So we want these problems resolved, and the quicker the better. And we hope that God will take them away, and do it post-haste. But very frequently, nothing happens. We pray and we pray and we pray, looking for a miracle, looking for God to do something, and nothing happens.
What is a miracle? A miracle is a supernatural phenomenon, in the experience of man, presumably occurring in contradiction to the laws of nature. I will give that again. A miracle is a supernatural (which means over and above nature, beyond nature) phenomenon in the experience of men (because in the experience of God it is not miraculous at all) presumably occurring in contradiction to the laws of nature. To be a real miracle, it must be something that is more than merely coincidence, but something that is distinct from nature.
That miracles do occur is beyond question for us. The Bible attests to them over and over. But far more important is: What is their purpose? I think that we know enough about God to understand that He does not do things just for the sake of doing something that is interesting, mind-boggling, exciting, titillating. That is not what He is involved in. There is always a purpose undergirding His actions, even the hidden things that He does for people privately and secretly, that only they know about. We do not have to be mystified about what the purpose of miracles is, because God's Word tells us, very simply and very directly, what God's purpose is for the miracles that undergird His work.
We are going to turn to Hebrews 2, and here we have a general principle regarding miracles.
Hebrews 2:3-4 How shall we escape if we neglect so great a salvation, which at the first began to be spoken by the Lord, and was confirmed to us by those who heard Him, God also bearing witness both with signs and wonders, with various miracles, and gifts of the Holy Spirit, according to His own will?
Miracles from God bear witness to truth. In this case, the truth is the good news of the Kingdom of God. Now, truth can stand on its own merits. This is witnessed to in the Bible in that one of the greatest of God's servants, John the Baptist, did no miracles. God did no miracles through that man and yet by Jesus' own testimony he is one of the greatest of God's servants. But the truth that he preached—a ministry of repentance—stood on its own merits.
I am telling you this because I want you to understand that miracles from God are not really needed. But God does give them. And even if all the miracles of Christ are stripped away from the story of His ministry, the truth that He spoke would still stand on its own merits. But what Paul is saying here in Hebrews is that miracles do have a confirming value, so God grants them according to His purpose. They may be witnessing the truth of what is said, that what is said is truly from God. Or they may be establishing the validity of those who are saying it, or both, at one and the same time.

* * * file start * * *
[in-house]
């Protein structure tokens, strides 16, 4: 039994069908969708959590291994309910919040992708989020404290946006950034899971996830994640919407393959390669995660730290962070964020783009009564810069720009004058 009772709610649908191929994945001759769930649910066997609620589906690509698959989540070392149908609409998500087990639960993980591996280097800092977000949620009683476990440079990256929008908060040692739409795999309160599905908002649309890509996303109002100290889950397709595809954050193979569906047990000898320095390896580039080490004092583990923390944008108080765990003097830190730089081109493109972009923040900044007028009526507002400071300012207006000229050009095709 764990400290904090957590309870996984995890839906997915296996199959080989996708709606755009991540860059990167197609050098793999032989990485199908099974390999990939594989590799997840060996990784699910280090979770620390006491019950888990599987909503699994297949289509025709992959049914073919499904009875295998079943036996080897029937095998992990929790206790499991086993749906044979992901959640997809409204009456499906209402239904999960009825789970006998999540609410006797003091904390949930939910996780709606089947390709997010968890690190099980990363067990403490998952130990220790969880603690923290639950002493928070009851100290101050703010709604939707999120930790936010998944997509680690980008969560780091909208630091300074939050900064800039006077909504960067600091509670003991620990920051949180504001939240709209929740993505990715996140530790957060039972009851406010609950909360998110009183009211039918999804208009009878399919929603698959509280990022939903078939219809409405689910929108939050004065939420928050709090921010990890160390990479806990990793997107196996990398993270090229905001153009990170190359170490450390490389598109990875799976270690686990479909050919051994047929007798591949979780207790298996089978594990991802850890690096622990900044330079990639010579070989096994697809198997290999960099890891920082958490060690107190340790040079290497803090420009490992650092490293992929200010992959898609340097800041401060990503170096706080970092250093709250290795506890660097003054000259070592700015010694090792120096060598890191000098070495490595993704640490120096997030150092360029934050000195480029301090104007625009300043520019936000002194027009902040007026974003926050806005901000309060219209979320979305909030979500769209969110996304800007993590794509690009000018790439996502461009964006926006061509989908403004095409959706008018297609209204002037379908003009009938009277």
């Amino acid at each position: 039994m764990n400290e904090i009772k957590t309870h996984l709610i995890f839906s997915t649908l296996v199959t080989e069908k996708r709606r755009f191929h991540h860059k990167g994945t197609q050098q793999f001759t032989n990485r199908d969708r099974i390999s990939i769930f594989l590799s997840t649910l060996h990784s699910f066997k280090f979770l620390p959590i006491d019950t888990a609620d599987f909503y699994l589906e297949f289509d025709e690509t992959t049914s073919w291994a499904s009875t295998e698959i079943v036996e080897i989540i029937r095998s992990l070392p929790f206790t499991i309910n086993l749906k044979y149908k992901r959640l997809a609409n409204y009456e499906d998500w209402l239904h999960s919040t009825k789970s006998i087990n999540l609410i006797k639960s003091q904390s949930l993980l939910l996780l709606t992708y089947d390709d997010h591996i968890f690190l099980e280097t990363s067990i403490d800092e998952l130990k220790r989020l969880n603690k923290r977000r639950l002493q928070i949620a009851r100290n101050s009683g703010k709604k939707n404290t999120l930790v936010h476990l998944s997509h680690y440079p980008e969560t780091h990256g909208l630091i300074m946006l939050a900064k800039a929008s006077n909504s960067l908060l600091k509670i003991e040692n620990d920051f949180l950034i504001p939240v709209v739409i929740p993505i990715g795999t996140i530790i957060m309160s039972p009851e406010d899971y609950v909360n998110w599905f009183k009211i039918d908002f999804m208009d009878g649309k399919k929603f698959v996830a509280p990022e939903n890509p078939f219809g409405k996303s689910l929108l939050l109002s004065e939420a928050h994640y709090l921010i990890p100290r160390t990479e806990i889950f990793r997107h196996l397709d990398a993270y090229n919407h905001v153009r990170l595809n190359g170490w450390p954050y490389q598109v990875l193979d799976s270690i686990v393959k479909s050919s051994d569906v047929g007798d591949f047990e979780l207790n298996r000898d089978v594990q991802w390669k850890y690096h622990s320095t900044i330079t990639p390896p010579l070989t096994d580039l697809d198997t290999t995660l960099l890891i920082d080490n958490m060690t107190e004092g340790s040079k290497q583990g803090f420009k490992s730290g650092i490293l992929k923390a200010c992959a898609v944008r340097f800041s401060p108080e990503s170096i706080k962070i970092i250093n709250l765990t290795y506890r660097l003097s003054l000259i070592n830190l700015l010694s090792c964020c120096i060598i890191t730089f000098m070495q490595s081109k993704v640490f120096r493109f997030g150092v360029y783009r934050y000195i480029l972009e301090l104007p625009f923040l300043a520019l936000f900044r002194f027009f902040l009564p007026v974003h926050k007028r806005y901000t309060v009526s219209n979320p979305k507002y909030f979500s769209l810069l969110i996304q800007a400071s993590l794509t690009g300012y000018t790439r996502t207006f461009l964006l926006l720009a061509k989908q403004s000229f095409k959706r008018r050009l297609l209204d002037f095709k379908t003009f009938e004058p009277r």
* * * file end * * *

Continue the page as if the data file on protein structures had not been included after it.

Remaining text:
But let us understand something else: A miracle is something that is done primarily for those present when it is done. The reason for this is because the miracle loses much of its effectiveness in the retelling, unless—there is an exception to this—one has the Spirit of God and is empowered to recognize the truth of what is being relayed to him.
There is a great deal of skepticism in people. And there is a tendency to disbelieve a miraculous occurrence. We even have one state out there—Missouri—that is called the "Show Me" state. They are showing man's skepticism about things. So miracles are primarily done for the benefit of those who are on the spot, and they are witnessing it. Because miracles tend to lose their power in the retelling.
It is interesting here that this word "signs" in Hebrews 2:4 is the Greek word semeion. It is sometimes translated "miracles." But this word is really a different word from the word that is normally used to translate into the English word "miracle," and that is why they have chosen to translate it "signs." Because this word puts the emphasis on the meaning of the miracle or the event, and when that word is used it is saying that this is not just a pointless display of power. They point to something beyond themselves and that is why the translators translated the word into the English word "signs." What does a sign do? A sign points to something else or it identifies something else. You do not see signs that just have the word "sign" on them.
John was the one who most frequently used this word for miracles. He was trying to teach those who are reading this that these miracles were pointing to something else. They were giving credence to something and we were not to concentrate on the miracle, we were to focus our attention on what it was pointing to.